Nieman Foundation at Harvard
A journalistic lesson for an algorithmic age: Let the scientific method be your guide
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Dec. 12, 2016, 2:59 p.m.
LINK:  ➚   |   Posted by: Ricardo Bilton   |   December 12, 2016

Facebook has taken plenty of heat recently for distributing fake news during the 2016 election. While CEO Mark Zuckerberg initially downplayed Facebook’s role, it’s clear he’s open to finding solutions to the problem on multiple fronts.

Facebook has started to hunt for a “Head of News Partnerships” at the company, a role that will involve overseeing Facebook’s news partnerships teams, managing relationships with news organizations, and acting as a public face for Facebook’s overall news outreach.

While such roles are nothing new for tech companies and in particular for Facebook itself, what stands out about this job are the qualifications its ideal candidate should have. Facebook says that, at minimum, applicants should have “20+ years of experience in news, with strong track-record and understanding across the business.” Limiting its applicant pool to people with decades of experience would seem to put a significant damper on the number of people who can apply.

In his post earlier this month, Zuckerberg alluded to the delicate nature of, for example, differentiating a hoax news story from one that “gets the basic idea right but some details wrong or omitted.” Other stories might express opinion as fact. The company may think that journalism veterans are best equipped to answer these kinds of tricky editorial questions.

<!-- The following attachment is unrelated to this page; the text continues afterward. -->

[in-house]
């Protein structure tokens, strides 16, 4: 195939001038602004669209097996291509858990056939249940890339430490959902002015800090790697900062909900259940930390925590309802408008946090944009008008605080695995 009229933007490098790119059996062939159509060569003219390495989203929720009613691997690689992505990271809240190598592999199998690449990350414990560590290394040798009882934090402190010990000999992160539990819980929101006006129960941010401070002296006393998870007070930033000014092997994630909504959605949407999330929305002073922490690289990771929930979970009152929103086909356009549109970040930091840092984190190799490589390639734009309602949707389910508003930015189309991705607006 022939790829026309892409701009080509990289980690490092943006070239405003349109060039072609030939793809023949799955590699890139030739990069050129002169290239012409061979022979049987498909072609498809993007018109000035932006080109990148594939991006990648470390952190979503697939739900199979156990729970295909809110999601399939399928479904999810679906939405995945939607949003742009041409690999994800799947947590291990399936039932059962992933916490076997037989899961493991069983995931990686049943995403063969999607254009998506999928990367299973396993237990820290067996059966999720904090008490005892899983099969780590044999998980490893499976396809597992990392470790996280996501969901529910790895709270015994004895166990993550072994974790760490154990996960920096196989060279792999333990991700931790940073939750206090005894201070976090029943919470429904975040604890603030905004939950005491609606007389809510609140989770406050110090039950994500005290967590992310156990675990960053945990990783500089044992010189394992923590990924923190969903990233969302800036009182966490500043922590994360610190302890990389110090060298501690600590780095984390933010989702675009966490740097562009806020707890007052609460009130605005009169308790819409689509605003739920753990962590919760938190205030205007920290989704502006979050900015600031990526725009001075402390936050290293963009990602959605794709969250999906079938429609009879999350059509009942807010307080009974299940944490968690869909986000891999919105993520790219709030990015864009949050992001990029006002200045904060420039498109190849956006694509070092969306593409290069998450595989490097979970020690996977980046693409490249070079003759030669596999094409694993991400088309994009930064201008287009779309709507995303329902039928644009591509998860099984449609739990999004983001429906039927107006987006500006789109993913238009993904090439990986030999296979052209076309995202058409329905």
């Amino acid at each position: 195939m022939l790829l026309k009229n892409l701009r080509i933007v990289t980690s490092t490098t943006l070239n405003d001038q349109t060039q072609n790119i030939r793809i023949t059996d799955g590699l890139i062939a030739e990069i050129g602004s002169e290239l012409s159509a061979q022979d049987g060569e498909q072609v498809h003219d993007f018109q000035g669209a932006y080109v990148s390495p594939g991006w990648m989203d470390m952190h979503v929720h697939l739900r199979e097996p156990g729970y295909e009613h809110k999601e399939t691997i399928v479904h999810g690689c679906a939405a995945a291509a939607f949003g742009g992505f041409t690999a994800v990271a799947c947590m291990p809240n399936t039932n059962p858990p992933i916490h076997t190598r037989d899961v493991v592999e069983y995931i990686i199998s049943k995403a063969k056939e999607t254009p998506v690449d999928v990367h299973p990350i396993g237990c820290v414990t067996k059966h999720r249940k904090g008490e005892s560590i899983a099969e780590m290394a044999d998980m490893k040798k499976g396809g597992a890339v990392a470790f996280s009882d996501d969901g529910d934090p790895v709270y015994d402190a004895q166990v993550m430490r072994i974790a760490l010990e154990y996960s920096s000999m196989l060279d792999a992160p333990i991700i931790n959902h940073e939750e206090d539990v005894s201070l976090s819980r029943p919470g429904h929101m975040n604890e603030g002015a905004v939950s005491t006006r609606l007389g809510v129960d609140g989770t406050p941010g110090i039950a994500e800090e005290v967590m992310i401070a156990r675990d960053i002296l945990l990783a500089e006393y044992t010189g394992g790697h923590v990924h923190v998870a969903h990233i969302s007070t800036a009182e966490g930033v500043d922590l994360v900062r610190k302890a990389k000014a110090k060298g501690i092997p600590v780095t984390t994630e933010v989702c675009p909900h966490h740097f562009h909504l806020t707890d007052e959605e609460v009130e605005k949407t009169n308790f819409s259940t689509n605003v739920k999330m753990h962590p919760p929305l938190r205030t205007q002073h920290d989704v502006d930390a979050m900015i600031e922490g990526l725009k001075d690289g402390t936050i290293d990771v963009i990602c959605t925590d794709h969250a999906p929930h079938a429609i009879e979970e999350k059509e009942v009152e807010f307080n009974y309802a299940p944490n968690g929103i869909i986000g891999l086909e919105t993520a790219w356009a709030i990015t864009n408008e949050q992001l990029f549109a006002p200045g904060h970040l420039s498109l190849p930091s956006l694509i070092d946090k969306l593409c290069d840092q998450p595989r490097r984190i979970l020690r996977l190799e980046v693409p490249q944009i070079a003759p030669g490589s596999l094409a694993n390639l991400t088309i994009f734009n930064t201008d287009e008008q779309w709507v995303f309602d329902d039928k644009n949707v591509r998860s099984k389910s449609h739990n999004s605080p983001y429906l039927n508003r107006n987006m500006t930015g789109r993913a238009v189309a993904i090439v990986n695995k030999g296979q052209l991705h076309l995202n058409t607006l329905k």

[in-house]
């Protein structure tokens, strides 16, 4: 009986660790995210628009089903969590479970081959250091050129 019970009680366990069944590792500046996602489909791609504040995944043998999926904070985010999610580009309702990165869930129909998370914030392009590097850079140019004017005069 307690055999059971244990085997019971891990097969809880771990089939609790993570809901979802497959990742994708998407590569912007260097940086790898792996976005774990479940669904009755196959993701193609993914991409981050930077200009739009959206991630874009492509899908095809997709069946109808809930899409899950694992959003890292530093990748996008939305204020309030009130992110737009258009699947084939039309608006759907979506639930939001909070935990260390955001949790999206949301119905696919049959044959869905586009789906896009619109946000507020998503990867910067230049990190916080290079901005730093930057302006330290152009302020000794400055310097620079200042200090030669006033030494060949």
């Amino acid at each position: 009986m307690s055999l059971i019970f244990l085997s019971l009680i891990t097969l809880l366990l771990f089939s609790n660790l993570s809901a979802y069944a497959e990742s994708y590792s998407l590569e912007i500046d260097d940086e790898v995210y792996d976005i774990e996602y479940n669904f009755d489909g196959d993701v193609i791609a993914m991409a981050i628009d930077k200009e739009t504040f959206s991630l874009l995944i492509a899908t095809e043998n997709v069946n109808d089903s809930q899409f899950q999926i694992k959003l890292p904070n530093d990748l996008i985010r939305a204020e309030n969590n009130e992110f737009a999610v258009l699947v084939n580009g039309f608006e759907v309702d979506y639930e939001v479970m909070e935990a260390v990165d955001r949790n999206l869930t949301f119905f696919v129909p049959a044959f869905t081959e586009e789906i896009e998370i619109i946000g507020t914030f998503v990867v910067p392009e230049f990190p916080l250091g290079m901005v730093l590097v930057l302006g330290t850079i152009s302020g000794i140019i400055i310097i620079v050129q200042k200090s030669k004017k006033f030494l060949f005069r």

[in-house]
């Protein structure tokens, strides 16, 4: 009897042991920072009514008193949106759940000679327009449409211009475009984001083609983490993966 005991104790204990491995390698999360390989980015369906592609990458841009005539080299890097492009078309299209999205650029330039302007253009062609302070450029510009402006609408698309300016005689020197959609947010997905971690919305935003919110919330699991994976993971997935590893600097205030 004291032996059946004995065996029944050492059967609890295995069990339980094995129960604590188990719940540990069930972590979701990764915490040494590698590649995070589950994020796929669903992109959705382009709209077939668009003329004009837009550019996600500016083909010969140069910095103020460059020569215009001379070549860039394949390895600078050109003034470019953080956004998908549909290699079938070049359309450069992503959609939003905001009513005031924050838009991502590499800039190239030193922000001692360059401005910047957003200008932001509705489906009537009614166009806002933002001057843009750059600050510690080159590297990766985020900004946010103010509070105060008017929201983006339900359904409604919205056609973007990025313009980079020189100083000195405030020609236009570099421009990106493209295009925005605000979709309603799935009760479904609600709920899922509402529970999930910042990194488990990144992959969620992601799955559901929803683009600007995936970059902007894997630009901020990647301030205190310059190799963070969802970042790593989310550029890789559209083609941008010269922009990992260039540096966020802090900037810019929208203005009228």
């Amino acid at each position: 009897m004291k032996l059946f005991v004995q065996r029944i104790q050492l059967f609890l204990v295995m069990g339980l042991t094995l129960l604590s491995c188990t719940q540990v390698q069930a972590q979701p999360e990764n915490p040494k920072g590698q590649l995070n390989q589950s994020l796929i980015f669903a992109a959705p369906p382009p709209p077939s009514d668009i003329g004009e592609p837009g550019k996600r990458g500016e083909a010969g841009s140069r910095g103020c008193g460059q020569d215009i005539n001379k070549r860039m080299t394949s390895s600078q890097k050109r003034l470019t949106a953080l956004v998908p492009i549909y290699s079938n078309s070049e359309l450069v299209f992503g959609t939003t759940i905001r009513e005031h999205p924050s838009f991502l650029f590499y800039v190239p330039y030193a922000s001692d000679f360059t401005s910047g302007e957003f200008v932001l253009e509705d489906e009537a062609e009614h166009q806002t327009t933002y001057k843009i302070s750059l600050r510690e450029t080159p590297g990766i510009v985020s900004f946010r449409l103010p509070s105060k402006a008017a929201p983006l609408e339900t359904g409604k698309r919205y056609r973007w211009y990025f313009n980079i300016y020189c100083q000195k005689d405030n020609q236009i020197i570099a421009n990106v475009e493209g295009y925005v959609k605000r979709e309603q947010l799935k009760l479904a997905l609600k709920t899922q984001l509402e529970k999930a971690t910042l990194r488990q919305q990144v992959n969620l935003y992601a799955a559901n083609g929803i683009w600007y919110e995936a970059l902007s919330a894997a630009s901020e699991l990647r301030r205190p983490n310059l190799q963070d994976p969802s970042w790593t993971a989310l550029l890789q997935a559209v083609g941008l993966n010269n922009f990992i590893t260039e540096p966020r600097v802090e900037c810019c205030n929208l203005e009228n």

Likewise, someone with a long history of dealing with financial pressures of the media business will be a more effective liaison than someone with a few years of reporting under their belt. Facebook says it wants its head of news partnerships to “proactively resolve business issues with partners,” which could give publishers more confidence that Facebook is truly committed to the industry.

On the other hand, the requirement could just as easily artificially exclude the number of people who are qualified for the role.

The listing’s appearance comes a few days after Business Insider reported that Facebook is working on a Snapchat Discover-like feature that will showcase content from a handful of curated sources. The feature could make it easier for Facebook users to differentiate legitimate stories from fakes ones, and high-quality news outlets from less reputable ones. That may help solve one of the more prevailing criticisms against Facebook’s News Feed, which gives all news stories the same treatment, regardless of their source.

Still there are reasons to be cynical. Tech companies have frequently poached journalists over the years, though their track record is mixed when comes to their longterm commitment to the roles. Consider, for example, Facebook’s decision to fire its entire Trending Topics team in August.

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